Education Secretary Wants Schools To Stop Use Of Corporal Punishment

By , UniversityHerald Reporter

John B. King Jr., U.S. Department of Education Secretary, has urged states to ban corporal punishment in schools. There are still a lot of schools using this traditional practice.

Fox News reported that King wrote a letter to governors and school leaders on Tuesday. He urged them to use positive methods of correcting or addressing behavior instead of using physical force.

According to U.S. News, corporal punishment includes paddling, spanking or hitting students. The practice is allowed in 22 states. However, it is considered ineffective and harmful to children.

"Our schools are bound by a sacred trust to safeguard the wellbeing, safety and extraordinary potential of the children and youth within the communities they serve," King said in a statement. "No school can be considered safe or supportive if its students are fearful of being physically punished."

A 2013 study by Elizabeth T. Gershoff revealed how spanking is "a form of violence against children." She also noted that this practice should no longer be a part of American childrearing.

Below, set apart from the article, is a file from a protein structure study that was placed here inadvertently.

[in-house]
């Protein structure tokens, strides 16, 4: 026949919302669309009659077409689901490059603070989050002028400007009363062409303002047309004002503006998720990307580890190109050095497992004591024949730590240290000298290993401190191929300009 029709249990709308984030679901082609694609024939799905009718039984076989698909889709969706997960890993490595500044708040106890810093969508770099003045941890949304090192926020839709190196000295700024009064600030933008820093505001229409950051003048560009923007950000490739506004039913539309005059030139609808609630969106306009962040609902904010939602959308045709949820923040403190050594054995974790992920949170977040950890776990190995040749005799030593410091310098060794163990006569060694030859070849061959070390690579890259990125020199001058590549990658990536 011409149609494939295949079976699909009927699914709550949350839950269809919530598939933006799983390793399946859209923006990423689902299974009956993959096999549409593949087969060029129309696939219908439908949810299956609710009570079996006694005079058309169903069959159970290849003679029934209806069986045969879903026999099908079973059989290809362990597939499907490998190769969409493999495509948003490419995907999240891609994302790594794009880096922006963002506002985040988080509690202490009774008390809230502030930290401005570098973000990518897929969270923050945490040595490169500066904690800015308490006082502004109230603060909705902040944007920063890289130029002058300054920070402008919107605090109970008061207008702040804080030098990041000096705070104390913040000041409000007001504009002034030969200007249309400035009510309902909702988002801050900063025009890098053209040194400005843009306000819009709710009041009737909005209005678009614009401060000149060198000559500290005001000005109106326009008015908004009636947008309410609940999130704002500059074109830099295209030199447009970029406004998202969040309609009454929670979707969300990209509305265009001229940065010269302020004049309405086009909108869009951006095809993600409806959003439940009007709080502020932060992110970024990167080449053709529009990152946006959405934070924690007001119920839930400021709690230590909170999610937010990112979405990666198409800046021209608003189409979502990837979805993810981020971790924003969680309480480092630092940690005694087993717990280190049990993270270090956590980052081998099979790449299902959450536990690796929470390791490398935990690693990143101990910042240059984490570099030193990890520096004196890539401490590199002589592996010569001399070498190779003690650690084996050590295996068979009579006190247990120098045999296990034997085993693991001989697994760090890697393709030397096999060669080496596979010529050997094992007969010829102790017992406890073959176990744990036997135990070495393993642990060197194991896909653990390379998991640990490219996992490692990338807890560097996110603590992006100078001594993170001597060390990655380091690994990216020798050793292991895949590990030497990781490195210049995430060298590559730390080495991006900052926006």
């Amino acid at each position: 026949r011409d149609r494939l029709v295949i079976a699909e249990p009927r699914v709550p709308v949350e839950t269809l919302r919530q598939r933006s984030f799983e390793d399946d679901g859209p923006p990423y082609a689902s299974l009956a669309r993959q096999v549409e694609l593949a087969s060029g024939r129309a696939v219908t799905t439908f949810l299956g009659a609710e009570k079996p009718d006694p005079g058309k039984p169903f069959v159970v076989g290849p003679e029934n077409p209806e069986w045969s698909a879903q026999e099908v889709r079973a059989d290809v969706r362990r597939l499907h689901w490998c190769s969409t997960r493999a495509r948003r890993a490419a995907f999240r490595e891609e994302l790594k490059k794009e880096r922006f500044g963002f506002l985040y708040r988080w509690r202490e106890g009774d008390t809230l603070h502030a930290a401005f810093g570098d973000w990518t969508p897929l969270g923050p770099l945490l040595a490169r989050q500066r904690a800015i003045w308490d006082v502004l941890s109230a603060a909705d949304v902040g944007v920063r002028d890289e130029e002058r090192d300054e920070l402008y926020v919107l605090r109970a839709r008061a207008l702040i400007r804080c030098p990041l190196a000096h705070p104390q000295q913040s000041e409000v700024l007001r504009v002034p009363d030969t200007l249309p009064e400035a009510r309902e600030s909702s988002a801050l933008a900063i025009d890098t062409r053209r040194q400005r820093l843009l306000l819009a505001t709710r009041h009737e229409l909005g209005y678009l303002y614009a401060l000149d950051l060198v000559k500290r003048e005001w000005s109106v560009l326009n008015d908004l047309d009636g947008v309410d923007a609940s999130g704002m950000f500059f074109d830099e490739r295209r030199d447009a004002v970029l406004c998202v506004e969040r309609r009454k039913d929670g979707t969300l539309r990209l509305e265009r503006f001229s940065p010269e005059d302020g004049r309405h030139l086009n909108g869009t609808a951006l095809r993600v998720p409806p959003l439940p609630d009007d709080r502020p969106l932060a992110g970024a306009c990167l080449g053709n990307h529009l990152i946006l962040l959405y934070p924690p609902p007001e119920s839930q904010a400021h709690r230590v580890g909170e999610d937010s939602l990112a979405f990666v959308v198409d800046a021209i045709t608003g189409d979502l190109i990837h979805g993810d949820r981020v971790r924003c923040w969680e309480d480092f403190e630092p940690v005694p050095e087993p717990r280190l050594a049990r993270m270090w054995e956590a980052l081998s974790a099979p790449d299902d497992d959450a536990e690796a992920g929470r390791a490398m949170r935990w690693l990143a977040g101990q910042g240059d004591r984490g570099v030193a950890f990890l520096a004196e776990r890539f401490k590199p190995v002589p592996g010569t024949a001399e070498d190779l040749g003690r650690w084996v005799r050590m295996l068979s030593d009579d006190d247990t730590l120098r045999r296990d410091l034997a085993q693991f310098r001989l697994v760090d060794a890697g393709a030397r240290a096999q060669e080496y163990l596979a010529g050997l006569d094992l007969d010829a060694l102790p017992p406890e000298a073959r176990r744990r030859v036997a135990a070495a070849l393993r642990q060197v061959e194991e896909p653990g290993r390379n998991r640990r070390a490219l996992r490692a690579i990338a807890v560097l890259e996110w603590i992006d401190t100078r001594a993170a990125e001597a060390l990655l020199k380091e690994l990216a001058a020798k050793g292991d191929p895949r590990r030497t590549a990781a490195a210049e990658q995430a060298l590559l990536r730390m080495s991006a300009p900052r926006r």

The study found that spanking was associated with an increase in mental health problems in childhood and adulthood. It also increased the likelihood of delinquent behavior for children and criminal behavior in adulthood.

"Not only does corporal punishment inflict pain and injury, it also stifles students' ability to learn," Fatima Goss Graves, a senior vice president at the National Women's Law Center, said. "Policymakers must eradicate violence against schoolchildren and instead foster learning environments that are safe and productive."

King also noted that corporal punishment is disproportionately applied to students. Boys =, children of color and kids with disabilities are more likely to be physically punished.

"The use of corporal punishment can hinder the creation of a positive school climate," King wrote in the letter. "Corporal punishment also teaches students that physical force is an acceptable means of solving problems, undermining efforts to promote nonviolent techniques for conflict resolution."

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